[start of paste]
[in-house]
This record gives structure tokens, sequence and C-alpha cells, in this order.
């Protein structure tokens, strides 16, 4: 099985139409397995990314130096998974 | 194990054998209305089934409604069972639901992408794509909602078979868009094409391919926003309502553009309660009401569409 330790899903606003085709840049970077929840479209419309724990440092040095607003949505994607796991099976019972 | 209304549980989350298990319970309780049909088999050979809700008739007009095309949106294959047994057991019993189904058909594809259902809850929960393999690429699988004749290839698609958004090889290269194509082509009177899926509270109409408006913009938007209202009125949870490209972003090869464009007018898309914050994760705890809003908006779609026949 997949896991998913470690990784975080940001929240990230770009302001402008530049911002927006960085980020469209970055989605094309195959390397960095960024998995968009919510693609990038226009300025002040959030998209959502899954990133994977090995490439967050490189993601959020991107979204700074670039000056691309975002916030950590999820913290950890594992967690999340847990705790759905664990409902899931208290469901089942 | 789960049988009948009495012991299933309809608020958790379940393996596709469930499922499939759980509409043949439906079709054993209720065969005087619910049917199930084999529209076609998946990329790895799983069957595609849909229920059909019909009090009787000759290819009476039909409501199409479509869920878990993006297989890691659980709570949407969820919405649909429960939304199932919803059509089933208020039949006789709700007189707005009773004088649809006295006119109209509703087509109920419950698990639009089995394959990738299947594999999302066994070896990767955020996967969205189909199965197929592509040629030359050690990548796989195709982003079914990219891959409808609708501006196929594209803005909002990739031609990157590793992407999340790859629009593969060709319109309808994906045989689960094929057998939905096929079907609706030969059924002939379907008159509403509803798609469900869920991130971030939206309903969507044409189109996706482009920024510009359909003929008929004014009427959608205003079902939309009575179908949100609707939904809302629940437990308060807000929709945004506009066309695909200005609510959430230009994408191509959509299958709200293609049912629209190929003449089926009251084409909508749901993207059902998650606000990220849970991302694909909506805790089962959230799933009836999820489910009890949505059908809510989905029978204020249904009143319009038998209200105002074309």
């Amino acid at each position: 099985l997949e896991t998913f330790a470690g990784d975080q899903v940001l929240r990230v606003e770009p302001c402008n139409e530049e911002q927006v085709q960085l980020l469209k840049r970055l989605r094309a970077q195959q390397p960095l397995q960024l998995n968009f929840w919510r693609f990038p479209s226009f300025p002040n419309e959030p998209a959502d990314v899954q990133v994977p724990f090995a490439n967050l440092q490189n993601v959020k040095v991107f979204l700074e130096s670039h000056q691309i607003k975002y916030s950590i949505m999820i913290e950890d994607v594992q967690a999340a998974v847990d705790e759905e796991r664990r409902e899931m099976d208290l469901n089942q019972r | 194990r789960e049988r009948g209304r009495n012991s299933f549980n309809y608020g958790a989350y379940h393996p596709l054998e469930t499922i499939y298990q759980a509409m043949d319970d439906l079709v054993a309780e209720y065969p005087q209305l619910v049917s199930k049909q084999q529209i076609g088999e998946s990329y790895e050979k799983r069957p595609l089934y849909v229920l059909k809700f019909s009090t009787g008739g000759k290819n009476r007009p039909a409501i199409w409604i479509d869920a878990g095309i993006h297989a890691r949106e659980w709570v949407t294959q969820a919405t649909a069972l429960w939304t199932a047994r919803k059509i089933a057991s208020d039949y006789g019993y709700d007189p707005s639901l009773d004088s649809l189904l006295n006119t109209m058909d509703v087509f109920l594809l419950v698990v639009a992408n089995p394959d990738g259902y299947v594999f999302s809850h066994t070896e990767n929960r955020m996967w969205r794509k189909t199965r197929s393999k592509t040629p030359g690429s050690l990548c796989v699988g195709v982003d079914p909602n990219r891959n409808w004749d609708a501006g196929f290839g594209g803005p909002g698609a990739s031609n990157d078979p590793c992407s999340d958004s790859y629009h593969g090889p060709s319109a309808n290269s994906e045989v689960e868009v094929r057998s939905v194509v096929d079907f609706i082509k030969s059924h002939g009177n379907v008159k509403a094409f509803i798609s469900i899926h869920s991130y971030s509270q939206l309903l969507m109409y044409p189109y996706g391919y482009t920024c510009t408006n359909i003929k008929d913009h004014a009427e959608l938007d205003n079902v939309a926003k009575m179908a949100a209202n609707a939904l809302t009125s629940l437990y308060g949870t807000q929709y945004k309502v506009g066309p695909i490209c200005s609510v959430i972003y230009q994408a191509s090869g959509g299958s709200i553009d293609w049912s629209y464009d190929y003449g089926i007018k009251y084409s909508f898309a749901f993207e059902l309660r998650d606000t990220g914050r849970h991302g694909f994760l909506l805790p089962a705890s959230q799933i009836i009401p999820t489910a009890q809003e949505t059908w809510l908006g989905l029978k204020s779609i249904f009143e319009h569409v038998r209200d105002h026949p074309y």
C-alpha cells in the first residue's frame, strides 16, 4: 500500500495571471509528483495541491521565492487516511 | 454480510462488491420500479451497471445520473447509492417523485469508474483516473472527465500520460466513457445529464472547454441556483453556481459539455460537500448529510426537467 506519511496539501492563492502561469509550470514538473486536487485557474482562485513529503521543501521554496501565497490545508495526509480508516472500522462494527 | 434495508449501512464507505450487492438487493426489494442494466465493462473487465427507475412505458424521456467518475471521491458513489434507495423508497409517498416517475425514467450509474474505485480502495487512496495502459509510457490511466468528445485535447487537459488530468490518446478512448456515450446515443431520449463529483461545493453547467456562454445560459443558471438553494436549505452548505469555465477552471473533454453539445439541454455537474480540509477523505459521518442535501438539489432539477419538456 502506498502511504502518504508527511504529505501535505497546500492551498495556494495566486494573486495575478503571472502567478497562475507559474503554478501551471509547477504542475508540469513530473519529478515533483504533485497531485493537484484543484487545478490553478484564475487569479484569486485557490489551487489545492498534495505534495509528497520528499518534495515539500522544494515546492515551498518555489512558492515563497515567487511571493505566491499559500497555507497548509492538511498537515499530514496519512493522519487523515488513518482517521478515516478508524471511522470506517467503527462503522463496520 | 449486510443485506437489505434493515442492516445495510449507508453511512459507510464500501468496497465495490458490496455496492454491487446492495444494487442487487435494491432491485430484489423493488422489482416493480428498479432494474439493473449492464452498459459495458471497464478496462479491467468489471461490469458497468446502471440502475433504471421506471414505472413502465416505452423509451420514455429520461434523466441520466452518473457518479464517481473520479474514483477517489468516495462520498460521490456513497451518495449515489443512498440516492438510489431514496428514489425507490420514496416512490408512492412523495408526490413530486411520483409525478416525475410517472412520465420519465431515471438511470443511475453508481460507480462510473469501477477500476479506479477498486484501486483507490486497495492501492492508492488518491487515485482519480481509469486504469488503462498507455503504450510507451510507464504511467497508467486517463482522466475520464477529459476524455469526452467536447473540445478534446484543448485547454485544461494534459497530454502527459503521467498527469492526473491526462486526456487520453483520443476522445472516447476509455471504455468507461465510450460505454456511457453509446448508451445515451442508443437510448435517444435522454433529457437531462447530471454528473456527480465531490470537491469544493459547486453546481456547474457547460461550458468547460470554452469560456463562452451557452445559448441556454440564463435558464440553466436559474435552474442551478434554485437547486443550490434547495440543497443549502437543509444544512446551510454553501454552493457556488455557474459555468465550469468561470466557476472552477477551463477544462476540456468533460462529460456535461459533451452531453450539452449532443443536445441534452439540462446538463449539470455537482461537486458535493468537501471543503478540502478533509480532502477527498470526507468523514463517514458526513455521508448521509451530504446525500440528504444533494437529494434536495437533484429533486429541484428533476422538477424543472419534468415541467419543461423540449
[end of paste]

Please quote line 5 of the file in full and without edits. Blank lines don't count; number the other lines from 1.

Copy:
C-alpha cells in the first residue's frame, strides 16, 4: 500500500495571471509528483495541491521565492487516511 | 454480510462488491420500479451497471445520473447509492417523485469508474483516473472527465500520460466513457445529464472547454441556483453556481459539455460537500448529510426537467 506519511496539501492563492502561469509550470514538473486536487485557474482562485513529503521543501521554496501565497490545508495526509480508516472500522462494527 | 434495508449501512464507505450487492438487493426489494442494466465493462473487465427507475412505458424521456467518475471521491458513489434507495423508497409517498416517475425514467450509474474505485480502495487512496495502459509510457490511466468528445485535447487537459488530468490518446478512448456515450446515443431520449463529483461545493453547467456562454445560459443558471438553494436549505452548505469555465477552471473533454453539445439541454455537474480540509477523505459521518442535501438539489432539477419538456 502506498502511504502518504508527511504529505501535505497546500492551498495556494495566486494573486495575478503571472502567478497562475507559474503554478501551471509547477504542475508540469513530473519529478515533483504533485497531485493537484484543484487545478490553478484564475487569479484569486485557490489551487489545492498534495505534495509528497520528499518534495515539500522544494515546492515551498518555489512558492515563497515567487511571493505566491499559500497555507497548509492538511498537515499530514496519512493522519487523515488513518482517521478515516478508524471511522470506517467503527462503522463496520 | 449486510443485506437489505434493515442492516445495510449507508453511512459507510464500501468496497465495490458490496455496492454491487446492495444494487442487487435494491432491485430484489423493488422489482416493480428498479432494474439493473449492464452498459459495458471497464478496462479491467468489471461490469458497468446502471440502475433504471421506471414505472413502465416505452423509451420514455429520461434523466441520466452518473457518479464517481473520479474514483477517489468516495462520498460521490456513497451518495449515489443512498440516492438510489431514496428514489425507490420514496416512490408512492412523495408526490413530486411520483409525478416525475410517472412520465420519465431515471438511470443511475453508481460507480462510473469501477477500476479506479477498486484501486483507490486497495492501492492508492488518491487515485482519480481509469486504469488503462498507455503504450510507451510507464504511467497508467486517463482522466475520464477529459476524455469526452467536447473540445478534446484543448485547454485544461494534459497530454502527459503521467498527469492526473491526462486526456487520453483520443476522445472516447476509455471504455468507461465510450460505454456511457453509446448508451445515451442508443437510448435517444435522454433529457437531462447530471454528473456527480465531490470537491469544493459547486453546481456547474457547460461550458468547460470554452469560456463562452451557452445559448441556454440564463435558464440553466436559474435552474442551478434554485437547486443550490434547495440543497443549502437543509444544512446551510454553501454552493457556488455557474459555468465550469468561470466557476472552477477551463477544462476540456468533460462529460456535461459533451452531453450539452449532443443536445441534452439540462446538463449539470455537482461537486458535493468537501471543503478540502478533509480532502477527498470526507468523514463517514458526513455521508448521509451530504446525500440528504444533494437529494434536495437533484429533486429541484428533476422538477424543472419534468415541467419543461423540449